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August 4, 2011 5:16 PM

A Truce in Steptoe's D.C. Burger Battle

Posted by Brian Baxter

With the acrid grilling smell that once permeated Steptoe & Johnson's Washington, D.C., offices under control, popular eatery Rogue States is back in business.

The battle between Steptoe and Rogue States ended last October with a win for the Am Law 100 firm when a D.C. superior court judge ordered the burger joint to close immediately unless it replaced a deficient ventilation system that sent a burger-scented breeze into Steptoe's offices.

Eight months and a new $90,000 ventilation system later, Rogue States has reopened under the name Black & Orange, according to sibling publication The National Law Journal. The burger shop has been operating at its old location near D.C.'s Dupont Circle since June, and, so far, Steptoe hasn't had any complaints about the restaurant's return, The NLJ reports.

"Our sole concern has been the health and welfare of our employees," a Steptoe spokeswoman told the NLJ. "As long as [the ventilation] issue is addressed, we're pleased to have them back in the neighborhood."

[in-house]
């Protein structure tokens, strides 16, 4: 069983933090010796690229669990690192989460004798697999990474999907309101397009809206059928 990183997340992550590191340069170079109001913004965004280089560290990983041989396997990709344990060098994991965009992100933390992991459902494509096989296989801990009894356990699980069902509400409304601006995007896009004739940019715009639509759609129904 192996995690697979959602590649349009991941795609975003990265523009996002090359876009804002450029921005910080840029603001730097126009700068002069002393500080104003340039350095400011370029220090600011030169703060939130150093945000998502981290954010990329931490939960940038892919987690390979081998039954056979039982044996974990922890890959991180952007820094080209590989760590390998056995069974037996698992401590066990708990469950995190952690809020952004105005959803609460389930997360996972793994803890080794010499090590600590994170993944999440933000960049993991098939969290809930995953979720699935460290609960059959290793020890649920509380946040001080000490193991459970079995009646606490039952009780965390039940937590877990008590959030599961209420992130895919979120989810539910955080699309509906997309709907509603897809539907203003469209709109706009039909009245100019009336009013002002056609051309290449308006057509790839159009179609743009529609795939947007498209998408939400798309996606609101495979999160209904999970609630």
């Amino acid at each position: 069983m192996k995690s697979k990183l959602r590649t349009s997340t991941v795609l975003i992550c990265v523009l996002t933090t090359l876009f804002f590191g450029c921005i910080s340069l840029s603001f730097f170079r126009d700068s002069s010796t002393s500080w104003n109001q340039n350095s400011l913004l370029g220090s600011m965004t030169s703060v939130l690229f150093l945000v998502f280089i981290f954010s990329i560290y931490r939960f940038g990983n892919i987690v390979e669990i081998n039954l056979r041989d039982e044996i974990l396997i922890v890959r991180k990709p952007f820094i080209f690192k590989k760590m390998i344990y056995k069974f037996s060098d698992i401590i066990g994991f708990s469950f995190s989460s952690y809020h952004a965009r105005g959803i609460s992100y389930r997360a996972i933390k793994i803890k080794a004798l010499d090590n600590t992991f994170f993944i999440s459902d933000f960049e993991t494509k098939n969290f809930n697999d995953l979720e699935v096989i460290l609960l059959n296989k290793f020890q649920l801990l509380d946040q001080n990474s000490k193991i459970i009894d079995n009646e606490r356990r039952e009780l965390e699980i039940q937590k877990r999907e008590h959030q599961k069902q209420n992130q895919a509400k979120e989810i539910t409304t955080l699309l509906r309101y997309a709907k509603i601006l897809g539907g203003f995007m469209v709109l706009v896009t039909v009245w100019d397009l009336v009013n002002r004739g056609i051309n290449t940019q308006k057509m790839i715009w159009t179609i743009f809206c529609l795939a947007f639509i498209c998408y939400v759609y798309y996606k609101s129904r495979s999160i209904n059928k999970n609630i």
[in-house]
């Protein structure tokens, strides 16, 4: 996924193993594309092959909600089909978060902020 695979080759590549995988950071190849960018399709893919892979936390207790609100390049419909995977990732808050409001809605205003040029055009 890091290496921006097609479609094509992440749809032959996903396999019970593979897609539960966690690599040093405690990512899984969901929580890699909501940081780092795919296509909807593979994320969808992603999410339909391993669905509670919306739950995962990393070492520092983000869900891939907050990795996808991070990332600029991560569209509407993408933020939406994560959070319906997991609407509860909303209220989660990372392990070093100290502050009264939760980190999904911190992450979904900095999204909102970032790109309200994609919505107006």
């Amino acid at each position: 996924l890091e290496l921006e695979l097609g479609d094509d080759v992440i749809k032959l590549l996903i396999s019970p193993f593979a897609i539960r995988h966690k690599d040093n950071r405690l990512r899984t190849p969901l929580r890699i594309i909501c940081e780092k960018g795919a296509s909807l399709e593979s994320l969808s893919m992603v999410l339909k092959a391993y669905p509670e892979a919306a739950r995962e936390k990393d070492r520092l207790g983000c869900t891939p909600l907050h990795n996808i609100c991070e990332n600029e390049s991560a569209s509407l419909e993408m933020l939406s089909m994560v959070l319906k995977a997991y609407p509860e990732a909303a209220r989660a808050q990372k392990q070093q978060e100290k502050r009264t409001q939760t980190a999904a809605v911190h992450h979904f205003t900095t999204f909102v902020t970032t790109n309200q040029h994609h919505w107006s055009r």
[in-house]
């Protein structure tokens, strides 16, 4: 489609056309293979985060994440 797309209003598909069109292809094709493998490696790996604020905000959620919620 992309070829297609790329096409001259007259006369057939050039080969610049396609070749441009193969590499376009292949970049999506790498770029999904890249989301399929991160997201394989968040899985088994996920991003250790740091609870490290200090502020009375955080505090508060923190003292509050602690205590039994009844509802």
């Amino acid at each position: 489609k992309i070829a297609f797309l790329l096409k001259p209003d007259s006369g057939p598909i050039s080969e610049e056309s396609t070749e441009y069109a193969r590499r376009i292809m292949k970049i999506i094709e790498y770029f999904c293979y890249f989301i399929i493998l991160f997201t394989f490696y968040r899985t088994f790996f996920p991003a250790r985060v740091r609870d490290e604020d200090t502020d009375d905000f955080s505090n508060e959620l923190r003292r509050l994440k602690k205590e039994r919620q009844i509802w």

The NLJ reports that in its new incarnation, Black & Orange has a vent that runs to the top of the ten-story building it inhabits. Previously, the eatery's exhaust exited the building's second-floor into a "canyon" between several nearby buildings, where it was sucked into the air vents feeding into Steptoe's offices, according to our previous reports.

Pillsbury Winthrop Shaw Pittman represented Steptoe in its successful effort to win an injunction against Rogue States. Both sides now seem willing to declare a truce in the burger war. Black & Orange owner Raymond Mendizabal told the NLJ that he regretted the dispute with the firm and acknowledged the matter could have been settled without the cost of litigation.

Closer to home, The Am Law Daily is sorry to report that our own favorite burger joint, the Wall Street Burger Shoppe, closed its lower Manhattan doors last month. The restaurant and bar filed for Chapter 7 liquidation in what may be a downward trend in Manhattan's upscale burger market. New York's Dwyer & Associates is handling the Wall Street Burger Shoppe proceedings.

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